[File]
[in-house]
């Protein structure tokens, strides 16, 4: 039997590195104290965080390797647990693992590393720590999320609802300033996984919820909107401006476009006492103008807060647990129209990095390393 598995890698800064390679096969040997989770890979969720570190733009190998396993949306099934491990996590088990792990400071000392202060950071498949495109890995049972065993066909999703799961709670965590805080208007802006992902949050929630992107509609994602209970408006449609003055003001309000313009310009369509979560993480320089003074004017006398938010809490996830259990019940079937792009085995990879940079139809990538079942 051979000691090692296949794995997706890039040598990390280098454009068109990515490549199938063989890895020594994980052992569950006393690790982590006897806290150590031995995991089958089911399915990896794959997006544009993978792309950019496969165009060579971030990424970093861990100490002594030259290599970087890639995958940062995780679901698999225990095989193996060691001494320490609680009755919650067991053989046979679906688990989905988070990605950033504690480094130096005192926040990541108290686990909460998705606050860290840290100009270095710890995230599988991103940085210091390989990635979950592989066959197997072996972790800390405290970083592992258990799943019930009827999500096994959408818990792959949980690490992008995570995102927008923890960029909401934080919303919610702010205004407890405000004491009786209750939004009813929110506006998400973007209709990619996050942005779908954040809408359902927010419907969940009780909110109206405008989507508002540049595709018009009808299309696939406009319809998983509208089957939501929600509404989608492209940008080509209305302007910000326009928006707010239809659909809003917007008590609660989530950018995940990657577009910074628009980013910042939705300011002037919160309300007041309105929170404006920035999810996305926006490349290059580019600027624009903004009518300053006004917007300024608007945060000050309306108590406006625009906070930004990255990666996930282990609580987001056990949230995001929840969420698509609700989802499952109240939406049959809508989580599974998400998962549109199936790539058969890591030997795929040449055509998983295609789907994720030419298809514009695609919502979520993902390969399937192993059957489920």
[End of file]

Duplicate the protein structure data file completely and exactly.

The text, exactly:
[in-house]
């Protein structure tokens, strides 16, 4: 039997590195104290965080390797647990693992590393720590999320609802300033996984919820909107401006476009006492103008807060647990129209990095390393 598995890698800064390679096969040997989770890979969720570190733009190998396993949306099934491990996590088990792990400071000392202060950071498949495109890995049972065993066909999703799961709670965590805080208007802006992902949050929630992107509609994602209970408006449609003055003001309000313009310009369509979560993480320089003074004017006398938010809490996830259990019940079937792009085995990879940079139809990538079942 051979000691090692296949794995997706890039040598990390280098454009068109990515490549199938063989890895020594994980052992569950006393690790982590006897806290150590031995995991089958089911399915990896794959997006544009993978792309950019496969165009060579971030990424970093861990100490002594030259290599970087890639995958940062995780679901698999225990095989193996060691001494320490609680009755919650067991053989046979679906688990989905988070990605950033504690480094130096005192926040990541108290686990909460998705606050860290840290100009270095710890995230599988991103940085210091390989990635979950592989066959197997072996972790800390405290970083592992258990799943019930009827999500096994959408818990792959949980690490992008995570995102927008923890960029909401934080919303919610702010205004407890405000004491009786209750939004009813929110506006998400973007209709990619996050942005779908954040809408359902927010419907969940009780909110109206405008989507508002540049595709018009009808299309696939406009319809998983509208089957939501929600509404989608492209940008080509209305302007910000326009928006707010239809659909809003917007008590609660989530950018995940990657577009910074628009980013910042939705300011002037919160309300007041309105929170404006920035999810996305926006490349290059580019600027624009903004009518300053006004917007300024608007945060000050309306108590406006625009906070930004990255990666996930282990609580987001056990949230995001929840969420698509609700989802499952109240939406049959809508989580599974998400998962549109199936790539058969890591030997795929040449055509998983295609789907994720030419298809514009695609919502979520993902390969399937192993059957489920």